Thursday, June 11, 2020

Fitra

What is fitra 

                 

Fitra is given after the completion of Ramadan, that is, Eid's moon.  It is a kind of Sadka (charity) which is a duty on every Muslim whether it is a child, old man, woman or girl.  Every Muslim should be fit.
Fitra is the amount that the people of wealthy families give to the financially weak people.  It is necessary to perform it before the Eid prayers.  The amount of Fitra is also given to the poor, widows and orphans and all the needy.The big difference between zakat and fitra is that paying zakat is as important as fasting and praying, but giving fitra is not necessary under Islam. it is decided to pay 2.5 per cent in zakat while there is no limit for fitra.  Man can give as much fitra according to his status.

 When should the fitra be given-

Fitra should be taken out after the moon of Eid appears.  The earliest time to get it out, which is mentioned in the hadiths, is that "Fitra is from the appearance of the moon of Eid to Tuluhe-Fajr (i.e. the time of Fajr is over)."  The fitra given after this is seen as a common charity.  So it is best that you should give Fitra after the moon of Eid appears. This is the best.      Zakat al-Fitr should be given in the form of food as the prophet did.

The amount of Zakat is the same for everyone regardless of how wealthy they are.

Every adult Muslim who possesses food in excess of his needs and those of their family must pay Zakat al-Fitr.

About 2kg of flour, wheat, barley or rice from each person in a household is the minimum amount of Zakat that can be offered.

Per head, that is about £6 each. Zakat helps the circulation of wealth in the Islamic society, the rich are out in contact with the poor and the poor are connecting with the extremely poor.

The new relationships help build bonds within the community, and makes people who have something to give to be generous to the people who have very little.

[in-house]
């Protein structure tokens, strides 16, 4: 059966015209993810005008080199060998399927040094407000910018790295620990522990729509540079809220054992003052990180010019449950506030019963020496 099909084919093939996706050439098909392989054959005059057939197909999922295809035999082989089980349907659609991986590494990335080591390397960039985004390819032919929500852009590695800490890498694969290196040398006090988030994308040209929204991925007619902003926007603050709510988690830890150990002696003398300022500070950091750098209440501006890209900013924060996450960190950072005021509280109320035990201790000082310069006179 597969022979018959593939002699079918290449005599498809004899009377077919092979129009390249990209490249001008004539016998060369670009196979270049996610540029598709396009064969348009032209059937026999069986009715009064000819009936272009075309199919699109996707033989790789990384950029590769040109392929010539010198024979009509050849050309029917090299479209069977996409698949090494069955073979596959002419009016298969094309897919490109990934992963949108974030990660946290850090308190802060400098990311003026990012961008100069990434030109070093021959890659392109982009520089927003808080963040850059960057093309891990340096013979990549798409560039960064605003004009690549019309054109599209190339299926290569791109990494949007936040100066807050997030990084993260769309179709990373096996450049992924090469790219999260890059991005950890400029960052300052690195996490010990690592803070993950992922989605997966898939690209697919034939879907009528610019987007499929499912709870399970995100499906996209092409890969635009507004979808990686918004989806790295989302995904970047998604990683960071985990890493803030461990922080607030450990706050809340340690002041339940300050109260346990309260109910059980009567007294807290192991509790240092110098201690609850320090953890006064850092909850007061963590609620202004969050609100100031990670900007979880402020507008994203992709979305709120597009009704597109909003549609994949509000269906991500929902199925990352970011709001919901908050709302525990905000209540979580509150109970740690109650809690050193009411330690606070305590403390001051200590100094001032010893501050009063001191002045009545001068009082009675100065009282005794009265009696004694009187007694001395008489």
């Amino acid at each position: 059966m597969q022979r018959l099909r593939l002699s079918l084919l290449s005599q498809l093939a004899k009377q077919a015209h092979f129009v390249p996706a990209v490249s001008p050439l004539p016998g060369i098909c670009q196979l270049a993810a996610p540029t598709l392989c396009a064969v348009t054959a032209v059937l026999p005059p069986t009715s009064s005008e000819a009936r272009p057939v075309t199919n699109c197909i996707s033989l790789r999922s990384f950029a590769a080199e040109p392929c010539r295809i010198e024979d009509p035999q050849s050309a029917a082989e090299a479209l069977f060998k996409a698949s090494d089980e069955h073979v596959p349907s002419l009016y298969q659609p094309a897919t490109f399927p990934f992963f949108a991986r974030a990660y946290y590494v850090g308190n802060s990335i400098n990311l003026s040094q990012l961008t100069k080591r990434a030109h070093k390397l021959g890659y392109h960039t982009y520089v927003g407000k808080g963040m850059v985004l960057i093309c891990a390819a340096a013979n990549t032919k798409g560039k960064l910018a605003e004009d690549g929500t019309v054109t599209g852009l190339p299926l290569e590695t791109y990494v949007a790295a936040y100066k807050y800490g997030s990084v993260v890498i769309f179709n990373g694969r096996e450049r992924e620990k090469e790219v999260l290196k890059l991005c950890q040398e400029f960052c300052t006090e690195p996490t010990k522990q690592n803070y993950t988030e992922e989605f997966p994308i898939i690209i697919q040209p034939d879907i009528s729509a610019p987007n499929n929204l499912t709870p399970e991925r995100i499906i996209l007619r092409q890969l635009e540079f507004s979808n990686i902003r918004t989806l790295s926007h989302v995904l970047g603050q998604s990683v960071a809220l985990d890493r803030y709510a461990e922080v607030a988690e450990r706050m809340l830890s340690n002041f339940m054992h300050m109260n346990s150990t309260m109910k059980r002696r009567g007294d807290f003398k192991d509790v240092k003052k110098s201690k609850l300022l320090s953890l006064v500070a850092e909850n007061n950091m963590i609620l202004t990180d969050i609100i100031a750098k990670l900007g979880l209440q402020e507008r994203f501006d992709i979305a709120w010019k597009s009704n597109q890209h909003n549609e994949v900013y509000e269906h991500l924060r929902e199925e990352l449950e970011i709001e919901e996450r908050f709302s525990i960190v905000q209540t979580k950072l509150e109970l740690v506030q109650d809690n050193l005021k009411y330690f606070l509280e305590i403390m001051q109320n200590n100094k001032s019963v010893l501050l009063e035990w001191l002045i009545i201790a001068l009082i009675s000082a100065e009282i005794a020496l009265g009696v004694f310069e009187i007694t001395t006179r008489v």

The main purpose of Fitra-

The main purpose of Fitrah is to provide those who fasted with the means of making up for their errors during the month of fasting, thereby purifying their Ramadan fast. Fitrah also provides the poor with a means with which they can celebrate with dignity the Eid-ul-Fitr festival that concludes the end of Ramadan together with the rest of the community.  

Ibn Abbas reported, "The Prophet (SAW) made Fitrah compulsory so that those who fasted may be purified of their idle deeds and shameful talk (committed during Ramadan) and so that the poor may be fed. Whoever gives it before Eid prayer will have it accepted as Zakat, while he who gives it after the prayer has given Sadaqah." [Abu Dawood 2: 421 (1605)]

 Hence, the goal of Fitrah is the spiritual development of the Believers. By making them give up some of their wealth, the believers are taught the higher moral characteristics of generosity, compassion (sympathy for the less fortunate), gratitude to God and the righteousness. But, since Islam does not neglect human material needs, part of the goal of Fitrah is the welfare of the poorer members of society.  Fitrah effects a circulation of wealth within society. Each individual is required to calculate how much charity is due from himself and his dependents, and consider who in the community at large are in need of such charity. Thus, Fitrah contributes to developing “compassion with action” towards the needy. Bonds of love, brotherhood and sisterhood, across levels of society are thereby built.

 

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